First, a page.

Everybody knows Joey Calderazzo, the phenomenal band pianist. From the time of his emergence with Michael Brecker in 1986 through his recent work in the Branford Marsalis Quartet, and on five previous albums under his own name, Calderazzo has proved to be among the most intense and engaged of contemporary soloists and accompanists. His energy, technique and rapid fire imagination have marked him as one of the most exciting jazz pianists to emerge in the past two decades. Calderazzo has documented this commanding mastery of group interplay on five previous albums that found him matching ideas and passions with such imposing artists as Brecker, Marsalis, Jerry Bergonzi, Jack DeJohnette, Dave Holland, John Patitucci and Jeff “Tain” Watts.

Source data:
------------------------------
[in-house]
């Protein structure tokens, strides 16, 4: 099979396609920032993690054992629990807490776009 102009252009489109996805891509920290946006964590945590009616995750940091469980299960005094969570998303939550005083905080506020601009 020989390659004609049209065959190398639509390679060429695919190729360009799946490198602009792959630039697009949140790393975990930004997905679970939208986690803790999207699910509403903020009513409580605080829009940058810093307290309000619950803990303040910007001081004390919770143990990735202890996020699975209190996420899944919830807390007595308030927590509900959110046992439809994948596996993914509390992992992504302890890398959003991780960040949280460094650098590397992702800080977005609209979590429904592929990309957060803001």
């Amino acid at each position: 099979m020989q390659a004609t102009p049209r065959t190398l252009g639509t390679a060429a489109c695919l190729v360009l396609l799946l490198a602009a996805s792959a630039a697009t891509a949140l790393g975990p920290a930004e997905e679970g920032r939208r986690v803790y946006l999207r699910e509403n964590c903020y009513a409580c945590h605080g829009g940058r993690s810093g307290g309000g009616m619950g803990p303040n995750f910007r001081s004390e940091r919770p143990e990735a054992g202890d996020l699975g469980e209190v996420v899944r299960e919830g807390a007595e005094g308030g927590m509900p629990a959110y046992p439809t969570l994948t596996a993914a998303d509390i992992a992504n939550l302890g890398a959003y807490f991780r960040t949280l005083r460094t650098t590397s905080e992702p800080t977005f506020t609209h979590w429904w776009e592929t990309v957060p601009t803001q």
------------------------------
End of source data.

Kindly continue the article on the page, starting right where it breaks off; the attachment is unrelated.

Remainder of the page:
After nearly two decades in the spotlight, Calderazzo has become a more complete and nuanced player, one equally capable of touching souls with taste and sensitivity. The complete range of Calderazzo’s skills, however, has never been more evident than on Haiku, his debut disc on Marsalis Music.
What Calderazzo can imagine is more solo playing in his future. While continuing to display his interactive skills in the collective cauldron of Marsalis’ quartet, he is simultaneously finding new levels of feeling, and new directions, in the unaccompanied format. “I learned more from this album than from any album I ever did,” the pianist emphasizes